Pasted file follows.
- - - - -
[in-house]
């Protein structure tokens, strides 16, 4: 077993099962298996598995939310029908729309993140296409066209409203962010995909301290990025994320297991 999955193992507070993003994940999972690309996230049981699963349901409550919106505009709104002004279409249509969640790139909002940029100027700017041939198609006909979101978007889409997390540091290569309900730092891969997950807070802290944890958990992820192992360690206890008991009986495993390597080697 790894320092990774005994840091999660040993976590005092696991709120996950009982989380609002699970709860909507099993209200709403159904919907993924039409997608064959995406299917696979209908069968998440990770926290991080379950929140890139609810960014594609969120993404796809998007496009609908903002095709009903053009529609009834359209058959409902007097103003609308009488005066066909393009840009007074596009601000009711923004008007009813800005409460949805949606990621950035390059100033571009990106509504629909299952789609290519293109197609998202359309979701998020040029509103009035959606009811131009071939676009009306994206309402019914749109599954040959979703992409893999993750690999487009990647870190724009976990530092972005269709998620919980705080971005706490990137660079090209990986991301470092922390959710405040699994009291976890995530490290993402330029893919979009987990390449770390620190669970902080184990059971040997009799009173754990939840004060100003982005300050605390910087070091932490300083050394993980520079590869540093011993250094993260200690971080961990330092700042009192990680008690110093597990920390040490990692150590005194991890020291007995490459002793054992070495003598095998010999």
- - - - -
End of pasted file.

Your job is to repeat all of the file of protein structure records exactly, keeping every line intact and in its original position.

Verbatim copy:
[in-house]
């Protein structure tokens, strides 16, 4: 077993099962298996598995939310029908729309993140296409066209409203962010995909301290990025994320297991 999955193992507070993003994940999972690309996230049981699963349901409550919106505009709104002004279409249509969640790139909002940029100027700017041939198609006909979101978007889409997390540091290569309900730092891969997950807070802290944890958990992820192992360690206890008991009986495993390597080697 790894320092990774005994840091999660040993976590005092696991709120996950009982989380609002699970709860909507099993209200709403159904919907993924039409997608064959995406299917696979209908069968998440990770926290991080379950929140890139609810960014594609969120993404796809998007496009609908903002095709009903053009529609009834359209058959409902007097103003609308009488005066066909393009840009007074596009601000009711923004008007009813800005409460949805949606990621950035390059100033571009990106509504629909299952789609290519293109197609998202359309979701998020040029509103009035959606009811131009071939676009009306994206309402019914749109599954040959979703992409893999993750690999487009990647870190724009976990530092972005269709998620919980705080971005706490990137660079090209990986991301470092922390959710405040699994009291976890995530490290993402330029893919979009987990390449770390620190669970902080184990059971040997009799009173754990939840004060100003982005300050605390910087070091932490300083050394993980520079590869540093011993250094993260200690971080961990330092700042009192990680008690110093597990920390040490990692150590005194991890020291007995490459002793054992070495003598095998010999």